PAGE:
The major complaint about the earned income tax credit is error and fraud. Despite attempts by the Treasury to crack down, as much as one-fifth of all EITC benefits go to those who are ineligible. Critics fault Medicaid and food stamps for the opposite reason—many families who have left welfare for work but remain eligible for assistance are not receiving it, in part because of administrative problems in the states.
Another way to help working families is by increasing the minimum wage. A proposal to increase the federal minimum from $5.15 to $6.15 an hour failed by only two votes in the Senate late last year and is strongly endorsed by Gore, Bradley, and other Democratic candidates. Although politically popular, an increase in the minimum wage is less targeted than the EITC because some of the benefits flow to secondary earners in higher-income families. Moreover, especially if pushed too high, minimum wages may discourage employers from hiring low-skilled or inexperienced workers or may worsen inflation if the cost increases are passed along to consumers in the form of higher prices.
Many of these programs have had at least some bipartisan support, with disagreement centering on whether, or how much, to extend them further. When the Republican Congress threatened to delay payment of the existing EITC last year, George Bush openly criticized the effort to “balance the budget on the backs of the poor.” Almost all candidates support efforts to ease access to Medicaid and food stamps among families who are eligible but not participating, a theme that Gore, in particular, emphasizes. Bradley would go further by creating a more generous EITC for families with three or more children and phasing down benefits more slowly as earned income increases. Bradley would not only increase the minimum wage but also make future increases automatic by indexing it to median wages.
Finally, most candidates have tried to remedy the EITC’s unintended effect of discouraging marriage between two low-wage workers. Whether it makes sense to provide greater benefits to larger families as Bradley has proposed is debatable. Most middle-class families do not receive a raise when they have additional children. They feel constrained to limit their children to the number they can afford to support.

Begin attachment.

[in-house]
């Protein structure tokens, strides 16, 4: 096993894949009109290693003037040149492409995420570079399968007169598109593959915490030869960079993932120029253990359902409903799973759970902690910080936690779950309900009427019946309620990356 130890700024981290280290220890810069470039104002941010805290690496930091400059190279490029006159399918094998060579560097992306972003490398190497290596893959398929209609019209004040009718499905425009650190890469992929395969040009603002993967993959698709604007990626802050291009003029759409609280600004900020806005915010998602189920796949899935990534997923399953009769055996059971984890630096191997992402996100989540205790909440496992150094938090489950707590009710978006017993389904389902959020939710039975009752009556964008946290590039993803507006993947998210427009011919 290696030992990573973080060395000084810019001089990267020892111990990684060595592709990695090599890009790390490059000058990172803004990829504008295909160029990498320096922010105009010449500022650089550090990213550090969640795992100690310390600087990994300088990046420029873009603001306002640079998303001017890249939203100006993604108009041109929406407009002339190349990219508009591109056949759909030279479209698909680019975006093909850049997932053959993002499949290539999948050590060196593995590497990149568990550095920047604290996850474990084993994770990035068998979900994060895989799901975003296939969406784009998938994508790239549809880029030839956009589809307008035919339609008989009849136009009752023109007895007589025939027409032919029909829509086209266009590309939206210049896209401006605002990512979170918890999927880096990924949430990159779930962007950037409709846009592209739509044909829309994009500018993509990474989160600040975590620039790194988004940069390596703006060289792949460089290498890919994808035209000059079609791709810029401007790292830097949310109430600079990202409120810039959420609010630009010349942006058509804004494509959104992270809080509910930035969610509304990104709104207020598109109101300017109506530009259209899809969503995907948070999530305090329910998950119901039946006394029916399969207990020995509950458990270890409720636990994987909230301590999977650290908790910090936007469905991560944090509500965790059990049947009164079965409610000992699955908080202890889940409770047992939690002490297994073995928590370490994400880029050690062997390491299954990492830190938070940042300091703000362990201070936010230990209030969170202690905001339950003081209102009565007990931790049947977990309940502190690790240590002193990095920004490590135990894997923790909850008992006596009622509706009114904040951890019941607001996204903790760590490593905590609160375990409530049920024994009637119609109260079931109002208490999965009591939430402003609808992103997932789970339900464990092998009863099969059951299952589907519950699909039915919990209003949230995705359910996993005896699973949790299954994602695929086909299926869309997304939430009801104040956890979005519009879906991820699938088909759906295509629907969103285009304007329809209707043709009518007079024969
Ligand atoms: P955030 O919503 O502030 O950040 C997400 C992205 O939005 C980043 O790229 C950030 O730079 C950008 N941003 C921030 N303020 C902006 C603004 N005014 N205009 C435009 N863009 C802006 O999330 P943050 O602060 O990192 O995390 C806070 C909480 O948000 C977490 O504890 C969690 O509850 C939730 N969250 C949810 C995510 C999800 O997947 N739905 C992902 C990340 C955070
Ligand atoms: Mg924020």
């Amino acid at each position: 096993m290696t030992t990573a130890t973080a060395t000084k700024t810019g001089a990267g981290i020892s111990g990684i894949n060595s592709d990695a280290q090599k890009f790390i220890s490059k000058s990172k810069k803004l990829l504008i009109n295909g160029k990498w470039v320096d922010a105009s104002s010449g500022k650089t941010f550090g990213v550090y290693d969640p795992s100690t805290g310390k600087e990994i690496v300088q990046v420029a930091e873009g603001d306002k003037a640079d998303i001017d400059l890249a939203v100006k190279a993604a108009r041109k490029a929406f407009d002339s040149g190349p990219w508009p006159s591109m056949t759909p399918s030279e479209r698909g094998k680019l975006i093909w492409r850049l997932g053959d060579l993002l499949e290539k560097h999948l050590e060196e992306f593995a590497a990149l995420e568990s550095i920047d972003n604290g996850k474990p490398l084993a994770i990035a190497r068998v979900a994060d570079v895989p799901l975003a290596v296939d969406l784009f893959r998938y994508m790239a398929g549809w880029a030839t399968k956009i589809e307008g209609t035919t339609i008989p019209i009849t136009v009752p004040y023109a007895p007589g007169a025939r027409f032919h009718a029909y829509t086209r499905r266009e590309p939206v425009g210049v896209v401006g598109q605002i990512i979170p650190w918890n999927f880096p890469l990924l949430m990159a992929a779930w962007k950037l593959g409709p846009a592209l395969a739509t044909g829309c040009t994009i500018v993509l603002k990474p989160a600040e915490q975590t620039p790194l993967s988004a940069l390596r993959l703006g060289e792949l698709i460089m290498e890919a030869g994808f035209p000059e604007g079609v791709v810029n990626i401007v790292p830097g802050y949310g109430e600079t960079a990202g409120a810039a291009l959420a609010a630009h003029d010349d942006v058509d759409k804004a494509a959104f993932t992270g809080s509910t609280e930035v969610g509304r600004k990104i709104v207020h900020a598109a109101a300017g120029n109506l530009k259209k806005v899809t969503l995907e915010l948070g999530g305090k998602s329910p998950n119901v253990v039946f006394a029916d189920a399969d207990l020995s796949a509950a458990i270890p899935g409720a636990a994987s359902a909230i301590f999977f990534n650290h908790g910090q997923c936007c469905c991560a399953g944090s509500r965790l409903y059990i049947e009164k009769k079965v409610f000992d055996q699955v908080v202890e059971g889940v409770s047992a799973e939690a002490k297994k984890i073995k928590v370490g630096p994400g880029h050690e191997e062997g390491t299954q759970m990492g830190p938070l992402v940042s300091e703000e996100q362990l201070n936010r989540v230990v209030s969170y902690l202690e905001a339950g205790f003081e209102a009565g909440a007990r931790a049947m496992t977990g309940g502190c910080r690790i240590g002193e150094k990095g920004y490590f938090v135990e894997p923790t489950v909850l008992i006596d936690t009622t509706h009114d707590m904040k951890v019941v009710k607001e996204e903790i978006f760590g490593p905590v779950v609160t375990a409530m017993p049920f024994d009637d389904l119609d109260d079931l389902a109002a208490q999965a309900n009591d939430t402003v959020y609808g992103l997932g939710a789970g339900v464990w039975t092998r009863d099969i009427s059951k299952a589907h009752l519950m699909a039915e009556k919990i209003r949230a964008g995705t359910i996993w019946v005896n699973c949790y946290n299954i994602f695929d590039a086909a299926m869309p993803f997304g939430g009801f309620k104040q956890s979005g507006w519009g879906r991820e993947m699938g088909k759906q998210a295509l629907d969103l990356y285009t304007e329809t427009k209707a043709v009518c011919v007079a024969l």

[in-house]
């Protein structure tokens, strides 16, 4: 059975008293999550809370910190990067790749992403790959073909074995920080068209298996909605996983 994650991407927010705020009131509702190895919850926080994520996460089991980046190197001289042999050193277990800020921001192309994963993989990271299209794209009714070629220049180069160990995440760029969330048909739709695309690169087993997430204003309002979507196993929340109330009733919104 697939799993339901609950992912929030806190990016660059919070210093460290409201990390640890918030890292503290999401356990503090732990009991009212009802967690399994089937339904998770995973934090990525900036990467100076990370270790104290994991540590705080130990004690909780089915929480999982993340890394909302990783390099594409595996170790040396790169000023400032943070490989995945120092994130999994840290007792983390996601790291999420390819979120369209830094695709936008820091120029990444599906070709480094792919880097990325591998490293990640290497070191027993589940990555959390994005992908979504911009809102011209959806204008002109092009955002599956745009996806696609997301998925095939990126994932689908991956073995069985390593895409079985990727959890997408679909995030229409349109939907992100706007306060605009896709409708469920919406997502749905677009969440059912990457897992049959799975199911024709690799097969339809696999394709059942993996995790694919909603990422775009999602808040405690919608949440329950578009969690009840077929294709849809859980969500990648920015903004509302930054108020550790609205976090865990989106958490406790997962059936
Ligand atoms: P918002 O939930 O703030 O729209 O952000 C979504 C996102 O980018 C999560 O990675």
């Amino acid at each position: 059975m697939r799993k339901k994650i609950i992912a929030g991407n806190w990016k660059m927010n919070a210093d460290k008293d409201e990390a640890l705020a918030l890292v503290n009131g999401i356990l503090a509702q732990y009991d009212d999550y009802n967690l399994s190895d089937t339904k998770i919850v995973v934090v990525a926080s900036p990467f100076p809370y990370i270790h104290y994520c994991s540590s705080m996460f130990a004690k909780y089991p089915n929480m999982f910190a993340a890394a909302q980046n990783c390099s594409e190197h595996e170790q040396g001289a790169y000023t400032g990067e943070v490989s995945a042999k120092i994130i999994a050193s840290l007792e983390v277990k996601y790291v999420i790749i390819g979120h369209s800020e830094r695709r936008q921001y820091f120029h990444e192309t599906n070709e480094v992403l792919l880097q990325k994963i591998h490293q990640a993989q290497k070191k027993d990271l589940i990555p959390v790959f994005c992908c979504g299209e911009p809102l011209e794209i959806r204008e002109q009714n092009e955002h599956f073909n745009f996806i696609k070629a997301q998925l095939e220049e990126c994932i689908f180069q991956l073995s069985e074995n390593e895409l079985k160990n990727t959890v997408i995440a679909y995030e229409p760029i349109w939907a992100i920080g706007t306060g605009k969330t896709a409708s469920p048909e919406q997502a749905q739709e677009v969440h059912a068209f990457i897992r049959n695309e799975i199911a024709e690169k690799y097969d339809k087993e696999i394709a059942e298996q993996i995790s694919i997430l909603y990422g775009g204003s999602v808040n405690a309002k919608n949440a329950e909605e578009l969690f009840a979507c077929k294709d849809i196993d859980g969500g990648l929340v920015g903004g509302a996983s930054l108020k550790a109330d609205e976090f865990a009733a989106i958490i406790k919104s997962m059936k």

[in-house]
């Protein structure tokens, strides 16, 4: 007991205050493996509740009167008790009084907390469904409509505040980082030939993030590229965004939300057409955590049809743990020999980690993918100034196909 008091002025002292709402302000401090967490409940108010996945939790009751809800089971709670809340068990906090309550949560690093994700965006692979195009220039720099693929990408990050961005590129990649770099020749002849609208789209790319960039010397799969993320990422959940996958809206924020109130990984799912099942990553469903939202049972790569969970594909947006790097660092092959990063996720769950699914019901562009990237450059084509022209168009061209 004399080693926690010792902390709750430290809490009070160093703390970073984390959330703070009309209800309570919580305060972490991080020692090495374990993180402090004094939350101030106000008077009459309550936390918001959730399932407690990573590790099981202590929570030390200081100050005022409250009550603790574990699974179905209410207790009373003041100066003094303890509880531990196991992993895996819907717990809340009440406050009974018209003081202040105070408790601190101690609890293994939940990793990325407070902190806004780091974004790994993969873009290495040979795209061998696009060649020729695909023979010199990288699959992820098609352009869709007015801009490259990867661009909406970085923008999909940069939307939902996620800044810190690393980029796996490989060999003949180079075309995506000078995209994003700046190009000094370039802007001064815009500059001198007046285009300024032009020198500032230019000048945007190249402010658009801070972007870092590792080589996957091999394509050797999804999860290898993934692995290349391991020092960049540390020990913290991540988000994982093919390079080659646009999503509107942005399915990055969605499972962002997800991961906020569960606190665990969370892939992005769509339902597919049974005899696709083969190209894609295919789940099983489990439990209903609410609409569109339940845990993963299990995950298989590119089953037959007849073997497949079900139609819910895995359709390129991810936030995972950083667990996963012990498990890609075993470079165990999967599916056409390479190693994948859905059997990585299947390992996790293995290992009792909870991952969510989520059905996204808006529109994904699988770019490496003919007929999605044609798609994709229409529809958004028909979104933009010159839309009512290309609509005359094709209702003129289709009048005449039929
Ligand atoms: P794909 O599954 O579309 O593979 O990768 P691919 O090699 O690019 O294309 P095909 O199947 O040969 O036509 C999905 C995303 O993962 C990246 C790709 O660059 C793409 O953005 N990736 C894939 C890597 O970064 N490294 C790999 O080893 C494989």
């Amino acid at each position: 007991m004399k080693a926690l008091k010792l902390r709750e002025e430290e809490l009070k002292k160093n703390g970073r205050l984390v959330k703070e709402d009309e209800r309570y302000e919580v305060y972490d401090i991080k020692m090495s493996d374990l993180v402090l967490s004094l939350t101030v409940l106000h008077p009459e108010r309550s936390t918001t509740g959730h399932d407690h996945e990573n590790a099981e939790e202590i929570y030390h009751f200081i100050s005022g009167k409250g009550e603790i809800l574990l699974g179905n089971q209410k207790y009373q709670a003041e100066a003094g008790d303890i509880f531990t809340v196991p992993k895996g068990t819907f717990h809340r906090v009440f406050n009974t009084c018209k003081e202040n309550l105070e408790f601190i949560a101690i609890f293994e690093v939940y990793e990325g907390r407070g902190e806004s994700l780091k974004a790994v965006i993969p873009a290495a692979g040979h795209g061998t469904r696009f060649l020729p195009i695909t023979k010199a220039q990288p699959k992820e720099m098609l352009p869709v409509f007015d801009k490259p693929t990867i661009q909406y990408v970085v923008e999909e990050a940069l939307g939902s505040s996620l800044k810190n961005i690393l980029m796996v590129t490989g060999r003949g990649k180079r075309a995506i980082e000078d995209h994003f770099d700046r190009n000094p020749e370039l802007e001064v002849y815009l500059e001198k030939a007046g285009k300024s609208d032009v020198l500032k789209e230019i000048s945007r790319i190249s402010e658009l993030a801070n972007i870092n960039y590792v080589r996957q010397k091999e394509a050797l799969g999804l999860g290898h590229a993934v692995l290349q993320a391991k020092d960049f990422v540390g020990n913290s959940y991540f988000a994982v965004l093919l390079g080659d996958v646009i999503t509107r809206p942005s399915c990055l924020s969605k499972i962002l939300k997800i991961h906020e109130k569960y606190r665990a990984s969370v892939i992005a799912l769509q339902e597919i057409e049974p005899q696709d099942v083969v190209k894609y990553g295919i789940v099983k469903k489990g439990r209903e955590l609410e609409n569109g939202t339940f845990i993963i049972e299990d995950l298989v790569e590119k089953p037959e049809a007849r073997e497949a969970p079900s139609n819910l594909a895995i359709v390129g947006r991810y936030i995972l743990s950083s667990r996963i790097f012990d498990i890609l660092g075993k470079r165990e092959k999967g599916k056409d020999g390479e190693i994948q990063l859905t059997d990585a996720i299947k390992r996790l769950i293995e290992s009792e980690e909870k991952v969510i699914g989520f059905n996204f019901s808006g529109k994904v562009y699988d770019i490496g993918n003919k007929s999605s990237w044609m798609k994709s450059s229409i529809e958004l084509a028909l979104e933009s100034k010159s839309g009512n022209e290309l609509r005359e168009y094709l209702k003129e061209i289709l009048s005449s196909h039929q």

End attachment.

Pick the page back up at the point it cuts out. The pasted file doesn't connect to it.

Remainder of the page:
None of these proposals will do much to reduce the poverty that results from people not working or working very little. In 1998, 73 percent of the poor lived in families headed by an adult who either did not work or worked only part of the year. The public policy implications of this fact are viewed quite differently by different people. To some, the lack of work is an argument for providing subsidized jobs and training or for relaxing welfare rules that require work. To others, it suggests that nonworkers have unreported sources of income from relatives, boyfriends, or off-the-books jobs. One thing is clear: the employment rates of less-skilled women are quite sensitive to both the availability of, and the net rewards to, work. From 1995 to 1998, for example, as a result of tight labor markets, welfare reform, and expansion of the EITC, the share of single mothers participating in the job market increased from 58 percent to 73 percent while the share of married mothers hardly budged. These dramatic gains suggest that current policies (including macroeconomic policies) are working to mainstream the poor.
More Health Care for Children and Low-Income Adults
“When it comes to America’s health, this is not the time to be timid.” Bill Bradley
Most poor children are now eligible for health insurance through two publicly funded programs, Medicaid and the Children’s Health Insurance Program (CHIP), but many poor adults are not. Moreover, the rules are complex, leading to low enrollment rates and widely varying eligibility and coverage rates from state to state. Overall, 44 million Americans—16 percent of the population—lack health insurance. Both Bradley and Gore propose to cut that number, but Bradley’s plan is much more ambitious.